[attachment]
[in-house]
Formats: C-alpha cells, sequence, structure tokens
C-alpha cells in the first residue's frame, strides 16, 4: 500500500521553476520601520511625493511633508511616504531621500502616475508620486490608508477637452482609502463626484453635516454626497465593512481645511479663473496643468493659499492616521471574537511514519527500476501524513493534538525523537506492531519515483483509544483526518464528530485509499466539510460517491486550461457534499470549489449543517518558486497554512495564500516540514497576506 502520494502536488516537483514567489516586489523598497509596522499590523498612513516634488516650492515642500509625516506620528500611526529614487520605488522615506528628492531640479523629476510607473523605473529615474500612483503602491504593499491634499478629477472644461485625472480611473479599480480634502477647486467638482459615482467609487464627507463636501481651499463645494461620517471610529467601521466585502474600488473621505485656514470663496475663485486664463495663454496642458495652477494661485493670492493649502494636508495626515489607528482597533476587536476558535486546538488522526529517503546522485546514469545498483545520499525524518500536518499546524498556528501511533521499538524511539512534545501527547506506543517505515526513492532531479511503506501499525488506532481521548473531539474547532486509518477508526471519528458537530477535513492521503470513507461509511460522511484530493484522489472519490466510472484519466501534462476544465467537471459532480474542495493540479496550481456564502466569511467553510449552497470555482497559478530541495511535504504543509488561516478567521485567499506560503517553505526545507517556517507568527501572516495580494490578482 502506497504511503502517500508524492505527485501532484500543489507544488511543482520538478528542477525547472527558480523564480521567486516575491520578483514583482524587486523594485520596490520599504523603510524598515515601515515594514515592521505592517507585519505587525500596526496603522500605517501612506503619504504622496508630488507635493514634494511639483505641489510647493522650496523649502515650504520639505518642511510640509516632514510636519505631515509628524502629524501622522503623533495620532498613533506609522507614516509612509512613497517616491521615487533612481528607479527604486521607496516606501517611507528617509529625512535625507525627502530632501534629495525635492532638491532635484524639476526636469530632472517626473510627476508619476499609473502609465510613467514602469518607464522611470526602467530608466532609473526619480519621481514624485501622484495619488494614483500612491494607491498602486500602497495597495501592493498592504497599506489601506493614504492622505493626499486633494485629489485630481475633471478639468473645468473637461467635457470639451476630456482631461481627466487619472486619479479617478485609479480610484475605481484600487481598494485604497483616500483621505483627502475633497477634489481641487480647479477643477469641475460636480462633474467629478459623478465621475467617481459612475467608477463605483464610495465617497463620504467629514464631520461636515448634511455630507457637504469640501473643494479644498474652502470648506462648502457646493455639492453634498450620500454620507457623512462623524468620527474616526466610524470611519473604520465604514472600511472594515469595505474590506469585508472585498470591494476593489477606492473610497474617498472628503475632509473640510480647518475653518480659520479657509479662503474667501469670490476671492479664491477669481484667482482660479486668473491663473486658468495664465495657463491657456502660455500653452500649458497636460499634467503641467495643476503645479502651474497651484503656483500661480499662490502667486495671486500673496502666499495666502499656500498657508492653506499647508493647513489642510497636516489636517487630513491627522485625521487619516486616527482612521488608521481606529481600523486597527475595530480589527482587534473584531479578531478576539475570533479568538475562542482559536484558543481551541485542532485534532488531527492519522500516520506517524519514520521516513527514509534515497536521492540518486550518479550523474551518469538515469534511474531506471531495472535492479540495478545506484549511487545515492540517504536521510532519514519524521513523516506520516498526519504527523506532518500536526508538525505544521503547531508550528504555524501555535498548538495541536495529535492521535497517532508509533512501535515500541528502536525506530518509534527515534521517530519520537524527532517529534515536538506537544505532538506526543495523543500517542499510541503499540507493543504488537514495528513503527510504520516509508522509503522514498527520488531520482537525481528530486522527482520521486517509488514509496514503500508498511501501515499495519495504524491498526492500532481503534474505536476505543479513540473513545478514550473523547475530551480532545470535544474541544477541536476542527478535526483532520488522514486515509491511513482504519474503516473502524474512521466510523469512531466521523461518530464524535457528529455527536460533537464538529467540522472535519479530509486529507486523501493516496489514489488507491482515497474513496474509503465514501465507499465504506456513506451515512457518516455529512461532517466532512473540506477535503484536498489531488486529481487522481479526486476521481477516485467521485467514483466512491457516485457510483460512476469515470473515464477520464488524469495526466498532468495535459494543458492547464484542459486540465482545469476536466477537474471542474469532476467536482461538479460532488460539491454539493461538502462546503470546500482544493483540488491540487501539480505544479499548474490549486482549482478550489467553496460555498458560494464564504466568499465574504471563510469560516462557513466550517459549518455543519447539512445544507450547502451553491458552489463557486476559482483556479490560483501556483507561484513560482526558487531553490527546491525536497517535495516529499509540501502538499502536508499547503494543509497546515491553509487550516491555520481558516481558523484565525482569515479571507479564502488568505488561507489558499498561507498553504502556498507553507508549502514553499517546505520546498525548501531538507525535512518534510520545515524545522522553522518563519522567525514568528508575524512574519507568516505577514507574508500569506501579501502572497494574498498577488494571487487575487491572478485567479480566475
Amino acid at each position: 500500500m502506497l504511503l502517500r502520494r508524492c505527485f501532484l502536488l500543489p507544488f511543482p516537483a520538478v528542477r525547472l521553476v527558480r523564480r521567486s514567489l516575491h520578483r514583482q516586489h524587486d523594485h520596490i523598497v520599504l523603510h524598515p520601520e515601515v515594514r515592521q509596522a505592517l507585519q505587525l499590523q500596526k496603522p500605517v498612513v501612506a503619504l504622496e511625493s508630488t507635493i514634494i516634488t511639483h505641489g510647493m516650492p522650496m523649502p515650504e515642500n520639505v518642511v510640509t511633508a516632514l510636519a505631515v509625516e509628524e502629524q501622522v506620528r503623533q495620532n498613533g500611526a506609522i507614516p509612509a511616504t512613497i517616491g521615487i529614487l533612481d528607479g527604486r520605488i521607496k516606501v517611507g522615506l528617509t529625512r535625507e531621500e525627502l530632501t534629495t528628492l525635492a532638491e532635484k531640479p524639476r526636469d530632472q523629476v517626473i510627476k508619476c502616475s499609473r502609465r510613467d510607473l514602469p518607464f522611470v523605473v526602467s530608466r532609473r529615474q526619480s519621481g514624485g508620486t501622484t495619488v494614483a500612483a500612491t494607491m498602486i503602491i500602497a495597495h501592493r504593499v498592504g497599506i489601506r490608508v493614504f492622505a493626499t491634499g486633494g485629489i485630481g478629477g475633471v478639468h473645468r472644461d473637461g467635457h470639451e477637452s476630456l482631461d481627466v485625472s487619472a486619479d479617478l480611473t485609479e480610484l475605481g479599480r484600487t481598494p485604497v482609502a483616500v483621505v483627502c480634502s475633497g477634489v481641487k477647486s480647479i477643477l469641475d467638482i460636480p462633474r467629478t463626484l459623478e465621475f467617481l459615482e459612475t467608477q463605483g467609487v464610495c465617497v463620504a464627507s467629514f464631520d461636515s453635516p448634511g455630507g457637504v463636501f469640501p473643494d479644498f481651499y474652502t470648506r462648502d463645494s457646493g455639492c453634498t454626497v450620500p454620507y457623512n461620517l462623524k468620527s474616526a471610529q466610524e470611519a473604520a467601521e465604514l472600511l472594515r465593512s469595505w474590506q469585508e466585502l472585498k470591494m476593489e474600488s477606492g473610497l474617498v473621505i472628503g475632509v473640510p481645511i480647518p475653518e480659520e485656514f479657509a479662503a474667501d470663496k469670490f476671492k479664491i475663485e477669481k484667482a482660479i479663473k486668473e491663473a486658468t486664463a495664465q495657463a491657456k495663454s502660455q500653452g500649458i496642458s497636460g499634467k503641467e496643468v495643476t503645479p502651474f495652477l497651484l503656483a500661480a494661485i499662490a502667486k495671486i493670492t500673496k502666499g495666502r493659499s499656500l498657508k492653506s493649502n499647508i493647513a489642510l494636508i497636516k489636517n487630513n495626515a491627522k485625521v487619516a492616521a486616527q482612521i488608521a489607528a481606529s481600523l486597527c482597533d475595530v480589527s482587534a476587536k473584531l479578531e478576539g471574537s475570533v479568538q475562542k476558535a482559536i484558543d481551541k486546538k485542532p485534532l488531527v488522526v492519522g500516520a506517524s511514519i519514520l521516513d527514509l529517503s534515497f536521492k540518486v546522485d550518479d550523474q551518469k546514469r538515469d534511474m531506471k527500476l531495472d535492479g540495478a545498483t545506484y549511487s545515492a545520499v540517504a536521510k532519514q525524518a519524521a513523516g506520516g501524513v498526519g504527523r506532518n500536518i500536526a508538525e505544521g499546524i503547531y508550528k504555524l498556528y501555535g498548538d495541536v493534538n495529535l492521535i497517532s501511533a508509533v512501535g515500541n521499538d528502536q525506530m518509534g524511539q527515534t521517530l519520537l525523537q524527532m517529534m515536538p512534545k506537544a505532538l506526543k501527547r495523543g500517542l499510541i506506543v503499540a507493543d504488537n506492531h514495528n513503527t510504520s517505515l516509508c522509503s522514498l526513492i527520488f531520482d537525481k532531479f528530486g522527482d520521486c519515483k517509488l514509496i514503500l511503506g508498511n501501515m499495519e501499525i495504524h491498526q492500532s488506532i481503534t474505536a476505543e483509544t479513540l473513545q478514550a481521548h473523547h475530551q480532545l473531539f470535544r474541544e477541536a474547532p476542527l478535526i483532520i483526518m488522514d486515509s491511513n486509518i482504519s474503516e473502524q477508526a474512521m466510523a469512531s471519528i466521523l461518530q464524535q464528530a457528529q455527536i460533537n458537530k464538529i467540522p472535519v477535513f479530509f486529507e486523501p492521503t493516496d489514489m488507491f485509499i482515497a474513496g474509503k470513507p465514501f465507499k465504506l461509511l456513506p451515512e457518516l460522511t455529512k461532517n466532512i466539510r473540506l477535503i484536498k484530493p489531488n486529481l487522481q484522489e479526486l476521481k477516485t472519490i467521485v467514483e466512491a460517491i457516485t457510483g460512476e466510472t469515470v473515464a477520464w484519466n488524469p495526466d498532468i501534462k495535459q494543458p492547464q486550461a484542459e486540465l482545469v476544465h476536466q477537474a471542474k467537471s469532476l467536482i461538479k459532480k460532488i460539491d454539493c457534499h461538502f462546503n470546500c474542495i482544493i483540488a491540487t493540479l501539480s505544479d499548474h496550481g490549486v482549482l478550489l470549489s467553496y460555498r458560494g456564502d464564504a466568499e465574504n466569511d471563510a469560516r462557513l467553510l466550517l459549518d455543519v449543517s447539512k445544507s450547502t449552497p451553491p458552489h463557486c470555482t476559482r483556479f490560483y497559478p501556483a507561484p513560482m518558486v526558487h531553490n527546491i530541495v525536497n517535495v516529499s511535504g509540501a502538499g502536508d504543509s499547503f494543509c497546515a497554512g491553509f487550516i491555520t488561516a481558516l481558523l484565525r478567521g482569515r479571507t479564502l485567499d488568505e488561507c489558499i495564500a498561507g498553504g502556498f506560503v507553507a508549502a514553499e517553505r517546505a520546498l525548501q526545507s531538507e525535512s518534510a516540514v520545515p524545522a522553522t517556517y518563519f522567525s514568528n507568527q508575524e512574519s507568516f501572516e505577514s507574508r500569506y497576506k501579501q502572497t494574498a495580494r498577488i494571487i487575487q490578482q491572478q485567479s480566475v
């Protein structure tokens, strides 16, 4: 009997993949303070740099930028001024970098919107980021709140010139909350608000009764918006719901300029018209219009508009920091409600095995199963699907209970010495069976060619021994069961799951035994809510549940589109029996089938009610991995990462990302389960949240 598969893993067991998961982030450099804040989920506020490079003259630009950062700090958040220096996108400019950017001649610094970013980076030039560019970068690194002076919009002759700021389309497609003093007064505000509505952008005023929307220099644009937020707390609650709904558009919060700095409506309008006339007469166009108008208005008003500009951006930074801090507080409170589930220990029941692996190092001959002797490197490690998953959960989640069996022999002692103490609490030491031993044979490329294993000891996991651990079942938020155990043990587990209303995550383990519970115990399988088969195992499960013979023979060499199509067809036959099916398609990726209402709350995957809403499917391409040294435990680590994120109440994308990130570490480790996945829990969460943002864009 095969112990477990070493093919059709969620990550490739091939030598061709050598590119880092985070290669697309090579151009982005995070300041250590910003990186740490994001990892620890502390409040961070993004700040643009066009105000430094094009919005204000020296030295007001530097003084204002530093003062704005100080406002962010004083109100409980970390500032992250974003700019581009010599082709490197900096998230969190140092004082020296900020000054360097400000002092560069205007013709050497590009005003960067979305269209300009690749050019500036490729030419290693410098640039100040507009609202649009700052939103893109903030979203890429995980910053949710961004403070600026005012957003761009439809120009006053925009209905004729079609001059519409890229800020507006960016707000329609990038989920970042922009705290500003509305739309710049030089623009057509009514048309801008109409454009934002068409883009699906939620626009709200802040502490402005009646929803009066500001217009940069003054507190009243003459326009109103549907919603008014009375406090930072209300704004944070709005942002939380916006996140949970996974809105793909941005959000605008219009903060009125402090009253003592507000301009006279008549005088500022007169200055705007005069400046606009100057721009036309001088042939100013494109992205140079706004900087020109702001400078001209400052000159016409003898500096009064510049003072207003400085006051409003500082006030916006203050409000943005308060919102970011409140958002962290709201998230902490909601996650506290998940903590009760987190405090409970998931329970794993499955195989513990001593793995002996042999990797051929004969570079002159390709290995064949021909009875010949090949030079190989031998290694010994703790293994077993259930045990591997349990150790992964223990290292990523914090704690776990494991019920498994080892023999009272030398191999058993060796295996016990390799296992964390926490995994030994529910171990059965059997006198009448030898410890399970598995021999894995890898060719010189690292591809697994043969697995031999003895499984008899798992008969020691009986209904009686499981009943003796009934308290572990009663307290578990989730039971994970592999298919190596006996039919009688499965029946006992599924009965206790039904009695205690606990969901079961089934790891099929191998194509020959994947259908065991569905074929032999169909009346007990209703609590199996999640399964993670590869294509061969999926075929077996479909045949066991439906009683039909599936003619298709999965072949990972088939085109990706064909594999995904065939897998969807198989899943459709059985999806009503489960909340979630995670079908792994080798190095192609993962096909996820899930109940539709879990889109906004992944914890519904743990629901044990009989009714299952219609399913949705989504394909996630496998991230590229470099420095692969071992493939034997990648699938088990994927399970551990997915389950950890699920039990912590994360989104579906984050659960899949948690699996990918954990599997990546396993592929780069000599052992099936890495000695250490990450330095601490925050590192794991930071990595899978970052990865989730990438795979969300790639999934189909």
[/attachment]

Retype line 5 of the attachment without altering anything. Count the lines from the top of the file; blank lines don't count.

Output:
């Protein structure tokens, strides 16, 4: 009997993949303070740099930028001024970098919107980021709140010139909350608000009764918006719901300029018209219009508009920091409600095995199963699907209970010495069976060619021994069961799951035994809510549940589109029996089938009610991995990462990302389960949240 598969893993067991998961982030450099804040989920506020490079003259630009950062700090958040220096996108400019950017001649610094970013980076030039560019970068690194002076919009002759700021389309497609003093007064505000509505952008005023929307220099644009937020707390609650709904558009919060700095409506309008006339007469166009108008208005008003500009951006930074801090507080409170589930220990029941692996190092001959002797490197490690998953959960989640069996022999002692103490609490030491031993044979490329294993000891996991651990079942938020155990043990587990209303995550383990519970115990399988088969195992499960013979023979060499199509067809036959099916398609990726209402709350995957809403499917391409040294435990680590994120109440994308990130570490480790996945829990969460943002864009 095969112990477990070493093919059709969620990550490739091939030598061709050598590119880092985070290669697309090579151009982005995070300041250590910003990186740490994001990892620890502390409040961070993004700040643009066009105000430094094009919005204000020296030295007001530097003084204002530093003062704005100080406002962010004083109100409980970390500032992250974003700019581009010599082709490197900096998230969190140092004082020296900020000054360097400000002092560069205007013709050497590009005003960067979305269209300009690749050019500036490729030419290693410098640039100040507009609202649009700052939103893109903030979203890429995980910053949710961004403070600026005012957003761009439809120009006053925009209905004729079609001059519409890229800020507006960016707000329609990038989920970042922009705290500003509305739309710049030089623009057509009514048309801008109409454009934002068409883009699906939620626009709200802040502490402005009646929803009066500001217009940069003054507190009243003459326009109103549907919603008014009375406090930072209300704004944070709005942002939380916006996140949970996974809105793909941005959000605008219009903060009125402090009253003592507000301009006279008549005088500022007169200055705007005069400046606009100057721009036309001088042939100013494109992205140079706004900087020109702001400078001209400052000159016409003898500096009064510049003072207003400085006051409003500082006030916006203050409000943005308060919102970011409140958002962290709201998230902490909601996650506290998940903590009760987190405090409970998931329970794993499955195989513990001593793995002996042999990797051929004969570079002159390709290995064949021909009875010949090949030079190989031998290694010994703790293994077993259930045990591997349990150790992964223990290292990523914090704690776990494991019920498994080892023999009272030398191999058993060796295996016990390799296992964390926490995994030994529910171990059965059997006198009448030898410890399970598995021999894995890898060719010189690292591809697994043969697995031999003895499984008899798992008969020691009986209904009686499981009943003796009934308290572990009663307290578990989730039971994970592999298919190596006996039919009688499965029946006992599924009965206790039904009695205690606990969901079961089934790891099929191998194509020959994947259908065991569905074929032999169909009346007990209703609590199996999640399964993670590869294509061969999926075929077996479909045949066991439906009683039909599936003619298709999965072949990972088939085109990706064909594999995904065939897998969807198989899943459709059985999806009503489960909340979630995670079908792994080798190095192609993962096909996820899930109940539709879990889109906004992944914890519904743990629901044990009989009714299952219609399913949705989504394909996630496998991230590229470099420095692969071992493939034997990648699938088990994927399970551990997915389950950890699920039990912590994360989104579906984050659960899949948690699996990918954990599997990546396993592929780069000599052992099936890495000695250490990450330095601490925050590192794991930071990595899978970052990865989730990438795979969300790639999934189909």